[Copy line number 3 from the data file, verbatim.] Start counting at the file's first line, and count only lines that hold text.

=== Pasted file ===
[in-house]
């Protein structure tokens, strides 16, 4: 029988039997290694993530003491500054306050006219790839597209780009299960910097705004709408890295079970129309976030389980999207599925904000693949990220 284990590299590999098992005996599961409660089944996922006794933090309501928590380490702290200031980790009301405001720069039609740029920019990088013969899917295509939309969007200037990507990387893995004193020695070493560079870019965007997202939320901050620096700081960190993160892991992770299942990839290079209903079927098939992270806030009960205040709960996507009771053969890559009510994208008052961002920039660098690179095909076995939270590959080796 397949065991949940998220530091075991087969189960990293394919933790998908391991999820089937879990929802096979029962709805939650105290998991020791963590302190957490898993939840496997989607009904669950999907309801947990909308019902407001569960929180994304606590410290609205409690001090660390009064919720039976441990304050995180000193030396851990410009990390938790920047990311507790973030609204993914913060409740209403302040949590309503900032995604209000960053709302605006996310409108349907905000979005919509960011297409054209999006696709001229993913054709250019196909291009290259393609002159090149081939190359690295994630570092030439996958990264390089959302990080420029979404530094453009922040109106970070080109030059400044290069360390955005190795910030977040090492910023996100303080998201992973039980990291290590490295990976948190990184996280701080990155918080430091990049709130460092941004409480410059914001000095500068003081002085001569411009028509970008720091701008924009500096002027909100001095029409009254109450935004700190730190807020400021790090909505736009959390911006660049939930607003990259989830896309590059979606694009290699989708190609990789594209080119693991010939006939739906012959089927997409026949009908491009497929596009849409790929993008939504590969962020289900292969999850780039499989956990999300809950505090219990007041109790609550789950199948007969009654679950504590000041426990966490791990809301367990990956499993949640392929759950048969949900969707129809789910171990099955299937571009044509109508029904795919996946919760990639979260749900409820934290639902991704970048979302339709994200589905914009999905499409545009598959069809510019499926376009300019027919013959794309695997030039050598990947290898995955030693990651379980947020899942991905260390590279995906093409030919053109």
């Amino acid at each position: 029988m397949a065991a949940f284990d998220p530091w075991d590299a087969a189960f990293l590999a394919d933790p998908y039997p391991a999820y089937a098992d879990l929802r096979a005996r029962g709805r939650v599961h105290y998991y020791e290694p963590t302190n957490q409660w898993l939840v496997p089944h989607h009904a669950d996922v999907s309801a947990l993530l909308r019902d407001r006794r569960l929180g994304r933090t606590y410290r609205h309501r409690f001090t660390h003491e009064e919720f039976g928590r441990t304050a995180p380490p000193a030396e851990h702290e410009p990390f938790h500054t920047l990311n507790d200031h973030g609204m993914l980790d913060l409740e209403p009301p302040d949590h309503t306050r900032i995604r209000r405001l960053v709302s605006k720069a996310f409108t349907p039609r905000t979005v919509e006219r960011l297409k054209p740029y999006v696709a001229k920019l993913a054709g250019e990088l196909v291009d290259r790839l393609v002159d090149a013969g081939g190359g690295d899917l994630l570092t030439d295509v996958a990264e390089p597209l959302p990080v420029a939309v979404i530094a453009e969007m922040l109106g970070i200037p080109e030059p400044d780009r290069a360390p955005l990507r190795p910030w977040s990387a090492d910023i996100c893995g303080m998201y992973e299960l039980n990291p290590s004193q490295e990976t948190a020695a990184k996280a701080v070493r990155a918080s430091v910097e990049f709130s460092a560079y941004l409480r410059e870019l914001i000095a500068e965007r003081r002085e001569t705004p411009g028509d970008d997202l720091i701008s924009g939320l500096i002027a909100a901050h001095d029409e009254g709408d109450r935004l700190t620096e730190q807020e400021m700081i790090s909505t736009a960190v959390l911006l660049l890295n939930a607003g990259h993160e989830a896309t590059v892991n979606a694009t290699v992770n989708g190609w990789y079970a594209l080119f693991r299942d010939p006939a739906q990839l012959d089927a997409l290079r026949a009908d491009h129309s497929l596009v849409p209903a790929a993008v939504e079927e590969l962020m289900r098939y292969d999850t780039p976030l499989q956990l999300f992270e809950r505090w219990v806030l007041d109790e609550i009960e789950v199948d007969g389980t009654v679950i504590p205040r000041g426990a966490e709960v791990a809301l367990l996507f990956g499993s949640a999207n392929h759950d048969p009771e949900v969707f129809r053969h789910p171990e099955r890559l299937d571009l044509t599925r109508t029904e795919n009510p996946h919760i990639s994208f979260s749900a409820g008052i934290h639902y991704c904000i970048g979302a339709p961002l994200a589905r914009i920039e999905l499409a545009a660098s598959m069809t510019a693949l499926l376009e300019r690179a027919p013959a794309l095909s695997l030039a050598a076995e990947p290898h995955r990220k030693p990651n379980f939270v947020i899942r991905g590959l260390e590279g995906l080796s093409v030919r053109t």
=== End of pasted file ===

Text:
């Amino acid at each position: 029988m397949a065991a949940f284990d998220p530091w075991d590299a087969a189960f990293l590999a394919d933790p998908y039997p391991a999820y089937a098992d879990l929802r096979a005996r029962g709805r939650v599961h105290y998991y020791e290694p963590t302190n957490q409660w898993l939840v496997p089944h989607h009904a669950d996922v999907s309801a947990l993530l909308r019902d407001r006794r569960l929180g994304r933090t606590y410290r609205h309501r409690f001090t660390h003491e009064e919720f039976g928590r441990t304050a995180p380490p000193a030396e851990h702290e410009p990390f938790h500054t920047l990311n507790d200031h973030g609204m993914l980790d913060l409740e209403p009301p302040d949590h309503t306050r900032i995604r209000r405001l960053v709302s605006k720069a996310f409108t349907p039609r905000t979005v919509e006219r960011l297409k054209p740029y999006v696709a001229k920019l993913a054709g250019e990088l196909v291009d290259r790839l393609v002159d090149a013969g081939g190359g690295d899917l994630l570092t030439d295509v996958a990264e390089p597209l959302p990080v420029a939309v979404i530094a453009e969007m922040l109106g970070i200037p080109e030059p400044d780009r290069a360390p955005l990507r190795p910030w977040s990387a090492d910023i996100c893995g303080m998201y992973e299960l039980n990291p290590s004193q490295e990976t948190a020695a990184k996280a701080v070493r990155a918080s430091v910097e990049f709130s460092a560079y941004l409480r410059e870019l914001i000095a500068e965007r003081r002085e001569t705004p411009g028509d970008d997202l720091i701008s924009g939320l500096i002027a909100a901050h001095d029409e009254g709408d109450r935004l700190t620096e730190q807020e400021m700081i790090s909505t736009a960190v959390l911006l660049l890295n939930a607003g990259h993160e989830a896309t590059v892991n979606a694009t290699v992770n989708g190609w990789y079970a594209l080119f693991r299942d010939p006939a739906q990839l012959d089927a997409l290079r026949a009908d491009h129309s497929l596009v849409p209903a790929a993008v939504e079927e590969l962020m289900r098939y292969d999850t780039p976030l499989q956990l999300f992270e809950r505090w219990v806030l007041d109790e609550i009960e789950v199948d007969g389980t009654v679950i504590p205040r000041g426990a966490e709960v791990a809301l367990l996507f990956g499993s949640a999207n392929h759950d048969p009771e949900v969707f129809r053969h789910p171990e099955r890559l299937d571009l044509t599925r109508t029904e795919n009510p996946h919760i990639s994208f979260s749900a409820g008052i934290h639902y991704c904000i970048g979302a339709p961002l994200a589905r914009i920039e999905l499409a545009a660098s598959m069809t510019a693949l499926l376009e300019r690179a027919p013959a794309l095909s695997l030039a050598a076995e990947p290898h995955r990220k030693p990651n379980f939270v947020i899942r991905g590959l260390e590279g995906l080796s093409v030919r053109t």